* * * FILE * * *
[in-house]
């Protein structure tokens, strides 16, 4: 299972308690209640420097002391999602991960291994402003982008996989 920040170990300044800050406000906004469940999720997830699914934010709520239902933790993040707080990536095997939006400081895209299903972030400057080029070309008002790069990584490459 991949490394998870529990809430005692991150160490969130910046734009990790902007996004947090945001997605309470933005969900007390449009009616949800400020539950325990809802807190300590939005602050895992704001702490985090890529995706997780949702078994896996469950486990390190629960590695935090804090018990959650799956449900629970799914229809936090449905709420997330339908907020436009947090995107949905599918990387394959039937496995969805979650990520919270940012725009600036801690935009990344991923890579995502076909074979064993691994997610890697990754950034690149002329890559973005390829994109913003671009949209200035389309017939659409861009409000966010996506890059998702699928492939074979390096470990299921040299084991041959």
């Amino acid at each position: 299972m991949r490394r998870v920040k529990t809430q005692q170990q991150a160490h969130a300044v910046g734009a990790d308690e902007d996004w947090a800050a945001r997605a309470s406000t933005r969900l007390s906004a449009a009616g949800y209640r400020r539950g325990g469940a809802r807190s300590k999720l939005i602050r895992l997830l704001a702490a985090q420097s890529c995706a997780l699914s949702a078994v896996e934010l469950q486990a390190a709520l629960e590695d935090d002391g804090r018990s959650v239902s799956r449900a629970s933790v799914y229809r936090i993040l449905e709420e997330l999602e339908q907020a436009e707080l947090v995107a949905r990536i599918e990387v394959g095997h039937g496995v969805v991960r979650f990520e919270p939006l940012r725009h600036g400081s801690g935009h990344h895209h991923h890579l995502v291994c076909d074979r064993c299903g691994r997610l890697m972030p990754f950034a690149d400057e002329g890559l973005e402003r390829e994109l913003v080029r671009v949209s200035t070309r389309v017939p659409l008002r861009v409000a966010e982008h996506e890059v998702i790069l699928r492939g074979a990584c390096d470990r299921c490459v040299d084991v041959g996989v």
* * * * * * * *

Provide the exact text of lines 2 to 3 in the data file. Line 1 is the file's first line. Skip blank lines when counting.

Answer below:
């Protein structure tokens, strides 16, 4: 299972308690209640420097002391999602991960291994402003982008996989 920040170990300044800050406000906004469940999720997830699914934010709520239902933790993040707080990536095997939006400081895209299903972030400057080029070309008002790069990584490459 991949490394998870529990809430005692991150160490969130910046734009990790902007996004947090945001997605309470933005969900007390449009009616949800400020539950325990809802807190300590939005602050895992704001702490985090890529995706997780949702078994896996469950486990390190629960590695935090804090018990959650799956449900629970799914229809936090449905709420997330339908907020436009947090995107949905599918990387394959039937496995969805979650990520919270940012725009600036801690935009990344991923890579995502076909074979064993691994997610890697990754950034690149002329890559973005390829994109913003671009949209200035389309017939659409861009409000966010996506890059998702699928492939074979390096470990299921040299084991041959």
């Amino acid at each position: 299972m991949r490394r998870v920040k529990t809430q005692q170990q991150a160490h969130a300044v910046g734009a990790d308690e902007d996004w947090a800050a945001r997605a309470s406000t933005r969900l007390s906004a449009a009616g949800y209640r400020r539950g325990g469940a809802r807190s300590k999720l939005i602050r895992l997830l704001a702490a985090q420097s890529c995706a997780l699914s949702a078994v896996e934010l469950q486990a390190a709520l629960e590695d935090d002391g804090r018990s959650v239902s799956r449900a629970s933790v799914y229809r936090i993040l449905e709420e997330l999602e339908q907020a436009e707080l947090v995107a949905r990536i599918e990387v394959g095997h039937g496995v969805v991960r979650f990520e919270p939006l940012r725009h600036g400081s801690g935009h990344h895209h991923h890579l995502v291994c076909d074979r064993c299903g691994r997610l890697m972030p990754f950034a690149d400057e002329g890559l973005e402003r390829e994109l913003v080029r671009v949209s200035t070309r389309v017939p659409l008002r861009v409000a966010e982008h996506e890059v998702i790069l699928r492939g074979a990584c390096d470990r299921c490459v040299d084991v041959g996989v």